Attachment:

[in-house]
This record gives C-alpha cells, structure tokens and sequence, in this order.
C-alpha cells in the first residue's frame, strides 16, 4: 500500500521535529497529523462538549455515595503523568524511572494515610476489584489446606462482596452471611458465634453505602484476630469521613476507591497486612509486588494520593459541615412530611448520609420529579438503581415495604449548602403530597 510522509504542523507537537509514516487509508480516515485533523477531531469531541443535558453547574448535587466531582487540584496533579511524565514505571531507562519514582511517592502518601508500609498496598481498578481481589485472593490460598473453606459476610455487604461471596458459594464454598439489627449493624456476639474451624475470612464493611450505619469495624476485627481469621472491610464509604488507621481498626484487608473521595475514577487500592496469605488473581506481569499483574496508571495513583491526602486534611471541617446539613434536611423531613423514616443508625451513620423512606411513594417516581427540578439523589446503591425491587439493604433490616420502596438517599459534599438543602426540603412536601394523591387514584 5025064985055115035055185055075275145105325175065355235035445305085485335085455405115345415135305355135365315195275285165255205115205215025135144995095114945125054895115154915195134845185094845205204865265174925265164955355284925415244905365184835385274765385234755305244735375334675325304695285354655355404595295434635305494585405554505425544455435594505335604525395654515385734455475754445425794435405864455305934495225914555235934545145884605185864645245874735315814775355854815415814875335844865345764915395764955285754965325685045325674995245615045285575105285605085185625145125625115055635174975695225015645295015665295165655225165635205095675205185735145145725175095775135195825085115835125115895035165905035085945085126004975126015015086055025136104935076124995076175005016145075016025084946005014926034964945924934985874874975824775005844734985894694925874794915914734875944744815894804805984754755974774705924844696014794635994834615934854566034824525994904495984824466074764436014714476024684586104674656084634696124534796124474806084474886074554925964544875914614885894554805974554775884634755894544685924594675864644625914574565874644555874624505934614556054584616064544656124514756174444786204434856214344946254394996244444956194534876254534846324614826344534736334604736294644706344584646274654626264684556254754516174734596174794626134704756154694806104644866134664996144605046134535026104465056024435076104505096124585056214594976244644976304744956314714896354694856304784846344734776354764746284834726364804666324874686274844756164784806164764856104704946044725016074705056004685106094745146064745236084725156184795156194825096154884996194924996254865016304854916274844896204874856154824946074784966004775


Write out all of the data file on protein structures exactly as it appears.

[in-house]
This record gives C-alpha cells, structure tokens and sequence, in this order.
C-alpha cells in the first residue's frame, strides 16, 4: 500500500521535529497529523462538549455515595503523568524511572494515610476489584489446606462482596452471611458465634453505602484476630469521613476507591497486612509486588494520593459541615412530611448520609420529579438503581415495604449548602403530597 510522509504542523507537537509514516487509508480516515485533523477531531469531541443535558453547574448535587466531582487540584496533579511524565514505571531507562519514582511517592502518601508500609498496598481498578481481589485472593490460598473453606459476610455487604461471596458459594464454598439489627449493624456476639474451624475470612464493611450505619469495624476485627481469621472491610464509604488507621481498626484487608473521595475514577487500592496469605488473581506481569499483574496508571495513583491526602486534611471541617446539613434536611423531613423514616443508625451513620423512606411513594417516581427540578439523589446503591425491587439493604433490616420502596438517599459534599438543602426540603412536601394523591387514584 5025064985055115035055185055075275145105325175065355235035445305085485335085455405115345415135305355135365315195275285165255205115205215025135144995095114945125054895115154915195134845185094845205204865265174925265164955355284925415244905365184835385274765385234755305244735375334675325304695285354655355404595295434635305494585405554505425544455435594505335604525395654515385734455475754445425794435405864455305934495225914555235934545145884605185864645245874735315814775355854815415814875335844865345764915395764955285754965325685045325674995245615045285575105285605085185625145125625115055635174975695225015645295015665295165655225165635205095675205185735145145725175095775135195825085115835125115895035165905035085945085126004975126015015086055025136104935076124995076175005016145075016025084946005014926034964945924934985874874975824775005844734985894694925874794915914734875944744815894804805984754755974774705924844696014794635994834615934854566034824525994904495984824466074764436014714476024684586104674656084634696124534796124474806084474886074554925964544875914614885894554805974554775884634755894544685924594675864644625914574565874644555874624505934614556054584616064544656124514756174444786204434856214344946254394996244444956194534876254534846324614826344534736334604736294644706344584646274654626264684556254754516174734596174794626134704756154694806104644866134664996144605046134535026104465056024435076104505096124585056214594976244644976304744956314714896354694856304784846344734776354764746284834726364804666324874686274844756164784806164764856104704946044725016074705056004685106094745146064745236084725156184795156194825096154884996194924996254865016304854916274844896204874856154824946074784966004775